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Tuesday, October 25, 2005

Fear of “Things that are different”

Recently I heard of a situation where some parents in the province of Newfoundland and Labrador were upset that a group of Gideon’s had visited schools and handed out copies of the New Testament to the children there.

Perhaps the adults involved were Hindu or Muslim or Jewish or atheist or for that matter they may have been "Born Again Toenail Worshipers". I don’t know the reason for their ire and I honestly would rathe not know because it might scare me too much. I have to say that this incident bothers me like very few have, and anyone who has read my articles knows that I bother quite easily.

You might wonder why this upsets me so. Doesn’t everyone have the right to freedom of religion and why should another one be forced upon them you might say? You would be right of course, but is that what was happening here? Was another religion being forced down someone’s throat or was it simply a case of, as Canadian songwriter Burton Cummings once put it, “Passing out Bibles”?

With crime levels in North America rising faster than the price of oil and the moral standards of most developed nations going into the toilet, what is the harm in simply making religious literature available to our youth.

Religion has been taken out of the schools, but these institutions are still supposed to be a place of education. I can understand the line of thought that might not want specific religious ideology promoted in the classroom, but why not give our future leaders at least a chance to understand various religious concepts by accepting mainstream literature if they choose to do so?

Why not let the students who want to accept one of these testaments "take one away"? (sorry Burton)

What harm could it possibly do?

Many of the problems the world is facing today can be traced back to a basic lack of understanding of anyone or anything that is considered different in some way. So what’s the issue with kids who are of a specific religion being given an opportunity to learn more about it, or allowing those of other faiths (or no faith) the opportunity to learn about the religions of others?

Fear of “things that are different” is what leads to mistrust, hatred, terrorism and war. It is what keeps the world from actually doing what is right for everyone rather than simply their own "group", whatever that may be. It is what ensures that those who look, sound, act and speak the way we do are all treated the same way while those who are different from us are treated differently.

We see it all the time in many aspects of our daily lives, not just religion.

People always find ways to separate “us” from “them”. We refer to blacks and whites, Protestants and Catholics, Rich and Poor, upper/middle and lower class, women and men and in our own Province, even as Newfoundlanders and Labradoreans. People always want to label everyone else so they fit neatly into nice little compartments that supposedly identify who they are.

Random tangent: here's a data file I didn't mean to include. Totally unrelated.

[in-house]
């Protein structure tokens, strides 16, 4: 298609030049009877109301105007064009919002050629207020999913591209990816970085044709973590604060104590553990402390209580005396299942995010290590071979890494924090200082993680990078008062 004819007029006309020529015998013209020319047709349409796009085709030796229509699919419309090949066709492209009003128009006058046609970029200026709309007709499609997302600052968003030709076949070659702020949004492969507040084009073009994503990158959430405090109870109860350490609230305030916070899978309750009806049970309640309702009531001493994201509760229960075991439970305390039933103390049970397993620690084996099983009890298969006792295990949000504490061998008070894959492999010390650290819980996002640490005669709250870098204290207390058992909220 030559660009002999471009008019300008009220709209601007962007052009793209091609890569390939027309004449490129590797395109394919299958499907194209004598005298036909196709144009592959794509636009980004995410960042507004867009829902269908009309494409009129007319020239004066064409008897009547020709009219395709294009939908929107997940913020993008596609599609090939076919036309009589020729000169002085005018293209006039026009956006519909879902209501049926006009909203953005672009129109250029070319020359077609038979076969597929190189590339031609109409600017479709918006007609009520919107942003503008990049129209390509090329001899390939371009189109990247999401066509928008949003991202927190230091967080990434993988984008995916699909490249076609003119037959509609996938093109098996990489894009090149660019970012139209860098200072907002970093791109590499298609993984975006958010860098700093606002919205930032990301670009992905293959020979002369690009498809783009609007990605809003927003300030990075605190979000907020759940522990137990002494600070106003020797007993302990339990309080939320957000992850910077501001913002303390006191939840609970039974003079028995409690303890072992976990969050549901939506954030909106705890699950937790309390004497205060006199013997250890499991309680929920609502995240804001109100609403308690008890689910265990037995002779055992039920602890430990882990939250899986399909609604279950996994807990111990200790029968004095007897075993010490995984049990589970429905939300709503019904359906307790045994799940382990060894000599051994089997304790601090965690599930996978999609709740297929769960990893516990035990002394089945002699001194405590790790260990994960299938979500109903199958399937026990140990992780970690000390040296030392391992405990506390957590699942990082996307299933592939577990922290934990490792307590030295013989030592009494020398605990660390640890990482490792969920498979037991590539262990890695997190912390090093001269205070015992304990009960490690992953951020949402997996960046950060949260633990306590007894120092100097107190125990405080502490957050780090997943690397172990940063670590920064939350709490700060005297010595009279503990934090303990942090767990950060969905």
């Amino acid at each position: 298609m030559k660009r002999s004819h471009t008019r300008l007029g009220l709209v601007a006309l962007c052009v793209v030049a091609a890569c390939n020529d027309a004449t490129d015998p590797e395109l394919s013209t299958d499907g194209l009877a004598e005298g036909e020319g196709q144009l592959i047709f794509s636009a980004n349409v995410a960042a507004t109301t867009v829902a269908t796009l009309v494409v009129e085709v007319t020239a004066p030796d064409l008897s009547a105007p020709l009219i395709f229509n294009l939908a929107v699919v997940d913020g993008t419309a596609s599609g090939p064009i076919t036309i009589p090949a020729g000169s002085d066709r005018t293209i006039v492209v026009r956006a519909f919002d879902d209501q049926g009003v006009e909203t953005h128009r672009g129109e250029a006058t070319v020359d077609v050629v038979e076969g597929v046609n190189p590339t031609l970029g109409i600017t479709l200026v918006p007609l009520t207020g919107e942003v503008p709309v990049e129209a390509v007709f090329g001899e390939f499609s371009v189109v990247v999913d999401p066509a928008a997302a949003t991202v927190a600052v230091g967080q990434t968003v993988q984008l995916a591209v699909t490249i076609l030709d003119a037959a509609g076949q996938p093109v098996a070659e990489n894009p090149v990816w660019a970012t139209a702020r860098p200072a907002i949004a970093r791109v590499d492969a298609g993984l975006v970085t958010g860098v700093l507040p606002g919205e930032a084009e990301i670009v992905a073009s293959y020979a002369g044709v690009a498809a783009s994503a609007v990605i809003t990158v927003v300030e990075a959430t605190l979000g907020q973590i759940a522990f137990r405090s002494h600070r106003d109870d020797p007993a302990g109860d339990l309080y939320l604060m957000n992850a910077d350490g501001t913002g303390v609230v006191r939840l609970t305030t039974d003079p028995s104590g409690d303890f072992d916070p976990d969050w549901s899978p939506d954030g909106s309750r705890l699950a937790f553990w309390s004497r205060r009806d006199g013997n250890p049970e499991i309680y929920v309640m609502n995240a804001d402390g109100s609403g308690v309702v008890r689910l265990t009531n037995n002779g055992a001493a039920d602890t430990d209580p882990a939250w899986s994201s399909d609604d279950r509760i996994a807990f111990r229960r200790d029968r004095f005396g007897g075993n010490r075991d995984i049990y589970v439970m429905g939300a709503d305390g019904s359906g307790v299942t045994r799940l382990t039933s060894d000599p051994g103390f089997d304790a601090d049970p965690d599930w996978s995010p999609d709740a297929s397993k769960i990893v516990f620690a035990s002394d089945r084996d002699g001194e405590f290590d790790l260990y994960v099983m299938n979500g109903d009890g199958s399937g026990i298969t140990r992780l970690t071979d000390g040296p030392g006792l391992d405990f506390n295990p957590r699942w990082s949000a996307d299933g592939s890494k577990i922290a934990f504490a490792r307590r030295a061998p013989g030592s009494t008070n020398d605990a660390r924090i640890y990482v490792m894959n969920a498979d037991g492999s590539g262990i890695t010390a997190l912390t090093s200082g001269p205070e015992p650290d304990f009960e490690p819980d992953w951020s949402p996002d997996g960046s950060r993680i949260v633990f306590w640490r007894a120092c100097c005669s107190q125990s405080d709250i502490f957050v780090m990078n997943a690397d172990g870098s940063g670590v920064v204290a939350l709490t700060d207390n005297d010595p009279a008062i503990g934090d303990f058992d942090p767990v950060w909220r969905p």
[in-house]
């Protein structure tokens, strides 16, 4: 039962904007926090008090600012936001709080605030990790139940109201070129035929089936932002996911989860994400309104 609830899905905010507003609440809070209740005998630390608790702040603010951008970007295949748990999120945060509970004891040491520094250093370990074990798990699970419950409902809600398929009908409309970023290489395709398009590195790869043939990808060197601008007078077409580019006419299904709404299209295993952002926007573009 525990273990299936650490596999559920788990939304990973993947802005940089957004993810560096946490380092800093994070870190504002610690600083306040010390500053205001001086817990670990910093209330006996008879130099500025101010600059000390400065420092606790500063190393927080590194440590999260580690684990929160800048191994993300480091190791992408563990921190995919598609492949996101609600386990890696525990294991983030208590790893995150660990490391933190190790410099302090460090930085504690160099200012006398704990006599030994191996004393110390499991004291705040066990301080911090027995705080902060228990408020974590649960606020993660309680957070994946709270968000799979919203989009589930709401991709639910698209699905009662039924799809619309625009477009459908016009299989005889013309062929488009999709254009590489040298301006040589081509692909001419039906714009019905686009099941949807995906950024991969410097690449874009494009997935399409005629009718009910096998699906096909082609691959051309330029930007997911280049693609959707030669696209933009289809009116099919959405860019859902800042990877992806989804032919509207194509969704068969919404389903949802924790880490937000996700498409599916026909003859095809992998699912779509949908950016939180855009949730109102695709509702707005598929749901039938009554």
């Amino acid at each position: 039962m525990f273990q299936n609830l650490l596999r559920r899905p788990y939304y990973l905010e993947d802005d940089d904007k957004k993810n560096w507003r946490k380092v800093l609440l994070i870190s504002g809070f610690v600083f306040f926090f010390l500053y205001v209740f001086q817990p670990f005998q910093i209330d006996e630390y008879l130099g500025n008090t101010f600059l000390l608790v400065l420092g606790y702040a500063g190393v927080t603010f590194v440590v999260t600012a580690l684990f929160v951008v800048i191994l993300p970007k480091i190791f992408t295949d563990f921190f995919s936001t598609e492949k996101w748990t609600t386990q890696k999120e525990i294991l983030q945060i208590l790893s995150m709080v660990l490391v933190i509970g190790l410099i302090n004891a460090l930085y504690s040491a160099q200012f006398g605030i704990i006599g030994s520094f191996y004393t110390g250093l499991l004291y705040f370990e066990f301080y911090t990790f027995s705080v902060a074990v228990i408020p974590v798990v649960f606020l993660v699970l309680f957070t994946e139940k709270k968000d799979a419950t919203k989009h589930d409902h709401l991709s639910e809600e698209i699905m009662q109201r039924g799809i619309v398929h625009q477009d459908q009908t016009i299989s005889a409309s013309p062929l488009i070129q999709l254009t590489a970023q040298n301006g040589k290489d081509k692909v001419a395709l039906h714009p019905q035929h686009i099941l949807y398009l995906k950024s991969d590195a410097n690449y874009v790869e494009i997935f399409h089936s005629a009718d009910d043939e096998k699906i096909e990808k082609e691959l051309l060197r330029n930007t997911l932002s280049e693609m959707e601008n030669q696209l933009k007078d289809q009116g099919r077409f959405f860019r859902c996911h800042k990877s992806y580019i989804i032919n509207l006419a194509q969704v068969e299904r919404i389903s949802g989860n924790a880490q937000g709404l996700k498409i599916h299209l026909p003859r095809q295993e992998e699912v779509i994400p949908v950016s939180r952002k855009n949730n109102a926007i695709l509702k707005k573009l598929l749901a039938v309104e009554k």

It doesn’t work people!

The reality of the matter is that there is only one category not many. That category is simply “People”. No matter how much some may try to hide the fact, it remains just that, a fact.

I may be overly idealistic, but I can’t help but feel that the more we know about our fellow beings on this plant, the more likely we are to treat each other fairly. The more likely we are to help each other out and the more likely we are to accomplish great things. Since religion has played such a pivotal role in the development of world cultures, reading the religious text of other ideologies may just be a step in the right direction.

By sectioning each other off into neat little boxes with tidy little labels we only become more and more alienated from each other, retard our progress and ensure that hatred and fear survive.

As the old saying goes, “united we stand, divided we fall”.

Is passing out a few religious books in Newfoundland and Labrador schools really that bad? I don’t think so, in fact, I would suggest that someone also hand out copies of other mainstream religious texts, the teachings of Chairman Mao, the writings of Confucius and any other documents that have touched the psyche of large populations over the centuries, either for good or for bad.

People just need to open their minds a little wider. I promise it won’t hurt too much.

Education is a wonderful thing and it might just help all of us to understand each other just a little bit better.

What’s wrong with that?


NL-ExPatriate said...

What this world needs is a good alien invasion to unite us!

Maybe then and only then will we put aside all of our different religions backgrounds and differences and stand united.

Anonymous said...

"Fear of “things that are different” is what leads to mistrust, hatred, terrorism and war."

The more I read of Myles, the more I support education reform in NFLD, LAB and all of Canada.

Maybe mistrust is due to ideological extremes that have proven they can't be trusted by, say, loading oneself with explosives and killing a schoolbus full of children.

Maybe hatred is due those who hate you and want to destroy you.

Maybe terrorism breeds from an unwillingness to embrace modernity and value life. Hell, the seal hunt sure does.

And maybe all those things lead to war. And maybe war is sometimes the best answer, ie Nazi Germany.

But to this specific cause celebre...

Maybe the issue here is that parents want to have some control over what their children are exposed to. And for the life of me, I can't understand why Myles would oppose that.

There are no red herrings here - we are talking about children. Nobody of sound mind argues censorship against adults.

These are kids. More than that, these are people's kids.
Parent's kids. Parents who want to try and raise their kids with some sense of morality.

I assume, given Myles' stance, he'd have no problems with nudists, homosexuals, Satanists, Muslim Extremists, LSD Enthusiasts, Pedophiles, etc...from approaching his kids under the guise of "keeping an open mind."

Crap. Of course he would.

I agree that there is nothing inherently wrong with exploring new ideas, and new concepts. But I disagree strenuously with the idea that parents have no right to have some say in how their children are exposed to those ideas.

NL-ExPatriate said...

Wouldn't they already have a Bible in the library? Along with the Coran and Budda and Confusious etc?

Also some of those cults like the UFO one and on and on?

Don't get me wrong I think Jesus was a great great person, profit if you will. I try to follow his teachings in my life. Mainly because that was what I was taught and party because I tend to agree with those teachings for the most part.

An even better religion or set of principles IMHO would be the ten Commandments.
But even the ten commandments are open to interpretation by different religions.